• Empower them to speak up to teachers, legislature, peers. Remind them that their voice and feelings matter.
  • Encourage self care and model it. Self care can include meditating, yoga, journaling, expression through art, exercising, eating healthy, sleeping well and focusing on the positive.

Listening and talking is the key to a healthy connection between you and your child.

What is a psycho-educational assessment?



 

What is a Psycho-educational assessment?

 

A psycho-educational assessment provides estimates of the client’s intellectual, or cognitive, abilities and educational achievement levels. It also yields recommendations relevant for educational planning.

Sources of assessment data include background information, educational history, and records and data from tests of intelligence and educational achievement and, at times, ratings tests of attention, behavior/emotions, and adaptive behavior.

A psycho-educational assessment is designed to answer these questions: Does the client have a learning disability(ies)? Mental retardation? Attention problems? What are the client’s academic and cognitive abilities, strengths, and weaknesses? What are appropriate educational recommendations? Accommodations?

While learning, not emotional problems, is the focus of psycho-educational assessment, behavior/emotional and medical issues may need to be addressed in psycho-educational assessment. Compiling, integrating, and analyzing all assessment data yield educational and other relevant recommendations.

 

Components of a psycho-educational assessment include:

  •   Referral question(s)
    Referral source
    Background information
    Assessment procedures
    Relevant test procedures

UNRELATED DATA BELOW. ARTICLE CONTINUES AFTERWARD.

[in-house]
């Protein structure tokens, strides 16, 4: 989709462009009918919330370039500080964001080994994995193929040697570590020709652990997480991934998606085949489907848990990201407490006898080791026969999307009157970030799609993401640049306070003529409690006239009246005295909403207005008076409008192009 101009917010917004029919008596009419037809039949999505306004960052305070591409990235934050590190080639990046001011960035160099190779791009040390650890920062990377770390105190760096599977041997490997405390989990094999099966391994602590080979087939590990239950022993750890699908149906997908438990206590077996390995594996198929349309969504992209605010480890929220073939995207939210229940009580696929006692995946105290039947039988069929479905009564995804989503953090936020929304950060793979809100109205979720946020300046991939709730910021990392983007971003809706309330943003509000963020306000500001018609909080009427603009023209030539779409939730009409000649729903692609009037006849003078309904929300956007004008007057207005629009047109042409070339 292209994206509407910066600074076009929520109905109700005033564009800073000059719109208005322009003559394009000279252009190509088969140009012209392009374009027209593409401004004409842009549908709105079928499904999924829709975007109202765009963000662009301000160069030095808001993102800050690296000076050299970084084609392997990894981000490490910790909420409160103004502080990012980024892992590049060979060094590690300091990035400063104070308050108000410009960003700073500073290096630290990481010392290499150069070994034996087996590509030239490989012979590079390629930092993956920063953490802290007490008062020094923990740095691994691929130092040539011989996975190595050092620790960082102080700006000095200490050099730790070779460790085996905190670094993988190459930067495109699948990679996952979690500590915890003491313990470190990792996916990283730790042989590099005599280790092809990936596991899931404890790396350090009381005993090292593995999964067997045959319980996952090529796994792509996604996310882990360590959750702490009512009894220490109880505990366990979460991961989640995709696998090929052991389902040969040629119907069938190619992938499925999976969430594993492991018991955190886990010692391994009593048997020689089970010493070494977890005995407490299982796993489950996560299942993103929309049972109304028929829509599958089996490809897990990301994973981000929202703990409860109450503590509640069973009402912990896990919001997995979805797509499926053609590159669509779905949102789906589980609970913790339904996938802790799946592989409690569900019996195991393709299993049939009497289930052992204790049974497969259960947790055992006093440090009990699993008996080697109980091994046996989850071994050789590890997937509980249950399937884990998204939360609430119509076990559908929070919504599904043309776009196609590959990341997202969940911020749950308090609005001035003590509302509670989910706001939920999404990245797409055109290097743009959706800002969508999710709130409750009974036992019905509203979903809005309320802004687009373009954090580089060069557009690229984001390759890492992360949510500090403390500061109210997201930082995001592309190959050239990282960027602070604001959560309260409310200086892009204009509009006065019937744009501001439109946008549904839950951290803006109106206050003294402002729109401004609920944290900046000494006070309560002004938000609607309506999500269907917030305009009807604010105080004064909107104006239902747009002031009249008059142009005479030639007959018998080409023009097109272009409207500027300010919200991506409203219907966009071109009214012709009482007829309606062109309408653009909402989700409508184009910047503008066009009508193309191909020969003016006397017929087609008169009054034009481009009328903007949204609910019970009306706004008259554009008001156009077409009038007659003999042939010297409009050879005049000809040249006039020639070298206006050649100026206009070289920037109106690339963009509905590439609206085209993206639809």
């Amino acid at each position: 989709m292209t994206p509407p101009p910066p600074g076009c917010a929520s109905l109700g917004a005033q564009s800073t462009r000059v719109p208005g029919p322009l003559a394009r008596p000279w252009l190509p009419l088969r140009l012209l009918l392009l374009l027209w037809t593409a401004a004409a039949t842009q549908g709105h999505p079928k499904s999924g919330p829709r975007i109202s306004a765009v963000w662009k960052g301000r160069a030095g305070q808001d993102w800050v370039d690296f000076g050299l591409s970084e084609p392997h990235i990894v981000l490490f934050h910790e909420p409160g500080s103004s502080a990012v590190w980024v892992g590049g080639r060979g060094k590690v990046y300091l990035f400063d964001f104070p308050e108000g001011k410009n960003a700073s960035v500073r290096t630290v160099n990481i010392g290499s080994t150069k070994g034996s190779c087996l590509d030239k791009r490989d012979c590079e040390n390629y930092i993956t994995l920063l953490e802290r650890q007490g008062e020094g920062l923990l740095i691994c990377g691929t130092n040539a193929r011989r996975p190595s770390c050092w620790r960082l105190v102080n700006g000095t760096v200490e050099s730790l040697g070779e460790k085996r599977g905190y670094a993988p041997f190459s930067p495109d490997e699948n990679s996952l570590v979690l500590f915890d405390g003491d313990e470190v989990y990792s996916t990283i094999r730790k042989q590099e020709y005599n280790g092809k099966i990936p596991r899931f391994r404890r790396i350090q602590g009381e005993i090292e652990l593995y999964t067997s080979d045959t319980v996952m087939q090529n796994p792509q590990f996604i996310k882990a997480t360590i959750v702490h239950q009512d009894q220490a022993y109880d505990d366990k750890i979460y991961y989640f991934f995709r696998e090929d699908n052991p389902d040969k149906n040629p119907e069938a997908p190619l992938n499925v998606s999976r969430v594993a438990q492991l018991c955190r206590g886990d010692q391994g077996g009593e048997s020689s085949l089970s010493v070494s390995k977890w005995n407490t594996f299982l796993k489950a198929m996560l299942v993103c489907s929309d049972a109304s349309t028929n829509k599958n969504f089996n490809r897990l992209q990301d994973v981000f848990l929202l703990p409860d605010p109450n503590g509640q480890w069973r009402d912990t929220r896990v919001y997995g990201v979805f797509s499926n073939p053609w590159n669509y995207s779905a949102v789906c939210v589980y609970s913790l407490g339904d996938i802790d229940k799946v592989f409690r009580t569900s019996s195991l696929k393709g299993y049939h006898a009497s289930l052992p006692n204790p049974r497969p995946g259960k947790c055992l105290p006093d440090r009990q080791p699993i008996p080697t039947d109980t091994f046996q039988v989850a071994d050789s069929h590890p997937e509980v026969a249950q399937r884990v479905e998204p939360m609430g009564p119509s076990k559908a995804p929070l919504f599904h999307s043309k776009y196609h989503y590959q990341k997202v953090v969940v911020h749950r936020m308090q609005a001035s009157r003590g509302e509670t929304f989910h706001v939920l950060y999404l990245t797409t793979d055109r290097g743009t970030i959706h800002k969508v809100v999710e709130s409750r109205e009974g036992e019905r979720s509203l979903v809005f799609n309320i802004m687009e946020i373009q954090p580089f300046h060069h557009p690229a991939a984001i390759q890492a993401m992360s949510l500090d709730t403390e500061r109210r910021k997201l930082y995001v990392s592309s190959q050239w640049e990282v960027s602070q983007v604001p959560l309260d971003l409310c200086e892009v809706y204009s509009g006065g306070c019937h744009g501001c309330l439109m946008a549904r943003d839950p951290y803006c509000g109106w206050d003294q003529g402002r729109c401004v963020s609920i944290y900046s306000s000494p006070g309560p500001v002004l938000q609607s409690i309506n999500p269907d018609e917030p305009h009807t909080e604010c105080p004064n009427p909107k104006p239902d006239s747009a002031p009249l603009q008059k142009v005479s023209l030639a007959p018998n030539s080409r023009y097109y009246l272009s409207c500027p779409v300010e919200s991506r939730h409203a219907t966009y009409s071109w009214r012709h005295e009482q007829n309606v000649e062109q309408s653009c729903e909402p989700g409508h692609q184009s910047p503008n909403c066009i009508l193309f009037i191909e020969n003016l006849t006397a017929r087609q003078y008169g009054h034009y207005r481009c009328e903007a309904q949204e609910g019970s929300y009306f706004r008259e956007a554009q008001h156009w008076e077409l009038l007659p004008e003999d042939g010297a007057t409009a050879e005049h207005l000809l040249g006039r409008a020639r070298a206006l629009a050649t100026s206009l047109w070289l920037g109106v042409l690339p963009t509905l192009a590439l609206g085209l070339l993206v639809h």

Assessment results
    Interpretation of results
    Summary and recommendations

An important part of the psycho-educational assessment is the educational recommendations section. In this section the clinician will make recommendations to help strengthen the areas of weakness. This may include suggestions for accommodations in the academic setting as well as additional support.

 

Intelligence Tests

Intelligence tests are commonly referred to as IQ tests. The most common IQ tests in current use are the Wechsler intelligence scales and Woodcock-Johnson.

The Wechsler scales yield:

  • Full-scale intelligence quotient (IQ): overall, composite measure of intelligence
  • Verbal IQ: estimate of verbal comprehension and expression
  • Performance IQ: estimate of visual-spatial reasoning.
  • In addition, there are supplementary indexes that include measures of Verbal Comprehension, Perceptual Organization, Processing Speed (a measure of information-processing speed), and Working Memory (a measure of short-term memory and attention).

 

Woodcock Johnson Test also includes supplemental information that includes:

  • Auditory processing: discrimination, analysis, and synthesis of auditory stimuli; perception and discrimination of speech sounds despite interfering background noise
  • Phonemic awareness: manipulation, analysis, and synthesis of discrete sounds
  • Visual processing: (includes visual memory) perception, analysis, and synthesis of visual stimuli; storage and memory of visually presented stimuli; mental manipulation of visual patterns
  • Long-term retrieval/memory: storage and retention of information with ability to retrieve it at a later time.